Overview of endocrine hypertension treated in surgery at Chris Hani Baragwanath Academic Hospital
Introduction. The endocrine hypertension is believed to be underestimated worldwide especially in the developing world. There is scarcity of publications on endocrine hypertension in Sub-Saharan Africa. The aim of this study is to reflect on the profile of patients with endocrine hypertension at Chris Hani Baragwanath Academic Hospital (CHBAH) in Johannesburg, South Africa
Objectives. To determine the etiologies, the lead time to diagnosis of endocrine hypertension and to reflect on the surgical approach and outcome thereof.
Methods. Descriptive observational study of all surgical procedures performed at CHBAH from January 2013 to December 2020. Parameters analysed included the demographics, the etiologies, the location of the disease, the surgical approach, the histopathology, the incidence of malignancy, the lead time and the 30 days outcome.
Results. Of the 47 patients analyzed, there were 66% female and 34% male. The mean age was 38 years. The majority of the cases were due to catecholamines secreting tumours (60%). Overall, 47% of procedure were completed laparoscopically. Altogether, the known mean lead time was longer ranging from 5 to 12 years. The incidence of malignancy was 15% and the 30 days mortality was 4%. The complications of hypertension contributed in the diagnosis of 8.5% of cases.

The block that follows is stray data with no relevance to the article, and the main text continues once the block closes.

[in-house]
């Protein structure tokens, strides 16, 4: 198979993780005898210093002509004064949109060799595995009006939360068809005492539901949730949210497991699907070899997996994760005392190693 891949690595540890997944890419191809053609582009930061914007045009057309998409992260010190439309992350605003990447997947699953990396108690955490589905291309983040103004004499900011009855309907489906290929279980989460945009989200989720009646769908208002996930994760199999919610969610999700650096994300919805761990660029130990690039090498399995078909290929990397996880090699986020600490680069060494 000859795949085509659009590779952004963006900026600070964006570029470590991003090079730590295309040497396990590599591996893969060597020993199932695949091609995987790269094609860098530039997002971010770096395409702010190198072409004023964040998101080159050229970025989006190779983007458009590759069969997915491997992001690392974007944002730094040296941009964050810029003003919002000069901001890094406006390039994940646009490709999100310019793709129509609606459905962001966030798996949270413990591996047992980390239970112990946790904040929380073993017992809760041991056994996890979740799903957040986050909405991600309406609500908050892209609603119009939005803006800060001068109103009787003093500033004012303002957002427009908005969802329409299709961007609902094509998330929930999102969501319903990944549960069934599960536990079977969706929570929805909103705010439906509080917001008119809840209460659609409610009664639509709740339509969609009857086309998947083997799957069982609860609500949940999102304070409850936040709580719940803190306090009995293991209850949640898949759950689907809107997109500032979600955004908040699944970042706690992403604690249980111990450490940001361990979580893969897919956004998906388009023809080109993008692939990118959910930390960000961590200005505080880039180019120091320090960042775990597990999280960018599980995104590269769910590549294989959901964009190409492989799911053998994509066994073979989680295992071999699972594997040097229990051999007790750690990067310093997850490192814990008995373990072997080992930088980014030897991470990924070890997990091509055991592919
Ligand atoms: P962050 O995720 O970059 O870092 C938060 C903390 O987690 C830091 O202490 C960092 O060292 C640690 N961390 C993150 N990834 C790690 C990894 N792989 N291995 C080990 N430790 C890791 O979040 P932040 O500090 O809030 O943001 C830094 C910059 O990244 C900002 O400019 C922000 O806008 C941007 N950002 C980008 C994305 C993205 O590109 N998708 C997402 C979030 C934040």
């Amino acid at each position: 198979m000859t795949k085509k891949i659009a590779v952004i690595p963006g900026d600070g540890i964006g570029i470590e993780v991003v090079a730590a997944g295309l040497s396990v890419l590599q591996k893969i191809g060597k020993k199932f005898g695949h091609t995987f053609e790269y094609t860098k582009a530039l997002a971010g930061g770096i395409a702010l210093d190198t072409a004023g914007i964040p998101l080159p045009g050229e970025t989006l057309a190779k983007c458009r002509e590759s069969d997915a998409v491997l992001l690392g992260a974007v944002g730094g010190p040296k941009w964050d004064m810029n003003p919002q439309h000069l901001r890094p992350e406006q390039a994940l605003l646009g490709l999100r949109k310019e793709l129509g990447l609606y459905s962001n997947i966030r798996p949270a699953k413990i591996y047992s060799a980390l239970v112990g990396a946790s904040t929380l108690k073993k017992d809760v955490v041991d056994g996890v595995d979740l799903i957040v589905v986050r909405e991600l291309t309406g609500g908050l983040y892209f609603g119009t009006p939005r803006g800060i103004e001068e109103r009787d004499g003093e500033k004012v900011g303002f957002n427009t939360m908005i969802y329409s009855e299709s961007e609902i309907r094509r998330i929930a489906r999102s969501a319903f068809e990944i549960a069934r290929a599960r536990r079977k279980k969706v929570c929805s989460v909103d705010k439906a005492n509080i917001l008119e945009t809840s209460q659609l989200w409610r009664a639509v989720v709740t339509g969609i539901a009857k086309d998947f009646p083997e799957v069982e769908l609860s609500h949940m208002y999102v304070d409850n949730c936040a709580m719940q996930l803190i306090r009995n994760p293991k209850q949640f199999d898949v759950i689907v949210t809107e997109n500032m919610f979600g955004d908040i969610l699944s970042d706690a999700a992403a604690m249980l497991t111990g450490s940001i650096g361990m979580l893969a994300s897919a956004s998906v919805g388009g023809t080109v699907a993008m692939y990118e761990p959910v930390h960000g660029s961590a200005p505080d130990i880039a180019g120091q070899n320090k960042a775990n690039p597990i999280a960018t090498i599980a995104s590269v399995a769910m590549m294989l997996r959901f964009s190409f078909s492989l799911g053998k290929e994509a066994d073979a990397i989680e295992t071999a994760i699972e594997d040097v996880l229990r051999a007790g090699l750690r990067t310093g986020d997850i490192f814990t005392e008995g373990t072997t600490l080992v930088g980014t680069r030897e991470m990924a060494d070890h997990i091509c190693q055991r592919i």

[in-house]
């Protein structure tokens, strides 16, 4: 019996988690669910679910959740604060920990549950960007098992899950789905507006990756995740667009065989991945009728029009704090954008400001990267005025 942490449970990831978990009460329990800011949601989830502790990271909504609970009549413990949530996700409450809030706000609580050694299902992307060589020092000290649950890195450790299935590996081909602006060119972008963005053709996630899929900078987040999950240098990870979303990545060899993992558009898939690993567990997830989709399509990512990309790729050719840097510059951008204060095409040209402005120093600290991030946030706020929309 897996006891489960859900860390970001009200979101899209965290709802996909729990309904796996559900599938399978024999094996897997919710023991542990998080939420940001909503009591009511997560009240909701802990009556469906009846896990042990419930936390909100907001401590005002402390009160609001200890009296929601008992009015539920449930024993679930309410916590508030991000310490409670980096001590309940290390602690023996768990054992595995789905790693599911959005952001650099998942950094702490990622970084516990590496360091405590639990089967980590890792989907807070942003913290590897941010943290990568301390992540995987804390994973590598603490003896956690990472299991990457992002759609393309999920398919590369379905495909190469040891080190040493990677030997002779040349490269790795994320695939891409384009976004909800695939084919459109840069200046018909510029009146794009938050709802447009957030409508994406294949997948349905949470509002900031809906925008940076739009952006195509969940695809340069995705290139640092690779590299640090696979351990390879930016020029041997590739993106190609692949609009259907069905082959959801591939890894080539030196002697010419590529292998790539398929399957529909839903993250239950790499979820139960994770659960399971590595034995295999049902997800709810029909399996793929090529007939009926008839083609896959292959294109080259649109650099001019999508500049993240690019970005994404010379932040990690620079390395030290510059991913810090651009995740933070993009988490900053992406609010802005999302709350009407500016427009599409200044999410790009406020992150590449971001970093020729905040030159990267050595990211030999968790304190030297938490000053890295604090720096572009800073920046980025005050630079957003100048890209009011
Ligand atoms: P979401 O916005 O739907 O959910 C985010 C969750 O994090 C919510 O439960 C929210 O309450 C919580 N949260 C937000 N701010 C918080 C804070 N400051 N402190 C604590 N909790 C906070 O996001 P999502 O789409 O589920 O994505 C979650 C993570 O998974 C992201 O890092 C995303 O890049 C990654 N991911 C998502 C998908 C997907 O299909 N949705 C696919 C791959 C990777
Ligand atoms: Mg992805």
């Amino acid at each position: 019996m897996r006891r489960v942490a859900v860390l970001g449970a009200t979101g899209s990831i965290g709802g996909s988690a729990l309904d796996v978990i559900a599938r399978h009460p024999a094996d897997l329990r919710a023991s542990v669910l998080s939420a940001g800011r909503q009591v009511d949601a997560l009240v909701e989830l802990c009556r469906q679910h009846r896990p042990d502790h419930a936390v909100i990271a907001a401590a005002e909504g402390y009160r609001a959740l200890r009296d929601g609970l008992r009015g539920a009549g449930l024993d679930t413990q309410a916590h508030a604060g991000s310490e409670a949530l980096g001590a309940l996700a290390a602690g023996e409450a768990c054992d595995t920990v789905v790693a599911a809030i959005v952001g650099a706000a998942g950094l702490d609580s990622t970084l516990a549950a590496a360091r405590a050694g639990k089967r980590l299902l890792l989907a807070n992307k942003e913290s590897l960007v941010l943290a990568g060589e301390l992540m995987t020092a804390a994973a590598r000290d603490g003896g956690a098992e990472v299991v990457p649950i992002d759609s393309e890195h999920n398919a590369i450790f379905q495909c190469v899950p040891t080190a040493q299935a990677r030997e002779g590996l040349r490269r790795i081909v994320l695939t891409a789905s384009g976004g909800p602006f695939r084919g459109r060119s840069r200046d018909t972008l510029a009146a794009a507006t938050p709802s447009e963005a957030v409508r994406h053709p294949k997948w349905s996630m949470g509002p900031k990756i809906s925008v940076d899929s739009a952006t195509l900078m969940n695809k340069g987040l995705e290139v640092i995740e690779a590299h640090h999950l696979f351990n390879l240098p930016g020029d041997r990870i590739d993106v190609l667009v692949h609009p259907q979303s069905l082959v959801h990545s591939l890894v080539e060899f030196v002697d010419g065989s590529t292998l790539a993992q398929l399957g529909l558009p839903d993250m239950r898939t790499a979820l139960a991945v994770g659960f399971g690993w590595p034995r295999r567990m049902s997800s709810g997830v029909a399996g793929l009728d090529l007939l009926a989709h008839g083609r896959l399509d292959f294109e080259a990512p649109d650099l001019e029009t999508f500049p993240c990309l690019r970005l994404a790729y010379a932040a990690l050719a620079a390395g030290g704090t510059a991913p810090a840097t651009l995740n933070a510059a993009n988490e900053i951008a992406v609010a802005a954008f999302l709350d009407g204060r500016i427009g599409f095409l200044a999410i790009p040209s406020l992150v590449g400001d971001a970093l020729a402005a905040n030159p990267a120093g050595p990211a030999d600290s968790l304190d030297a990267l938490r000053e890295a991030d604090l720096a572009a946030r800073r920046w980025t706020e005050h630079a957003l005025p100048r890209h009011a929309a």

Conclusion. The catecholamines producing tumours were the most common. Laparoscopy was successful in 47%. The lead time was longer and there were more tumours located on the left side. There were 4.0% mortality.
Recommendation: to selectively screen the newly diagnosed hypertension, the pantient on 3 or more anti-hypertensive medication and the young hypertensive patients.
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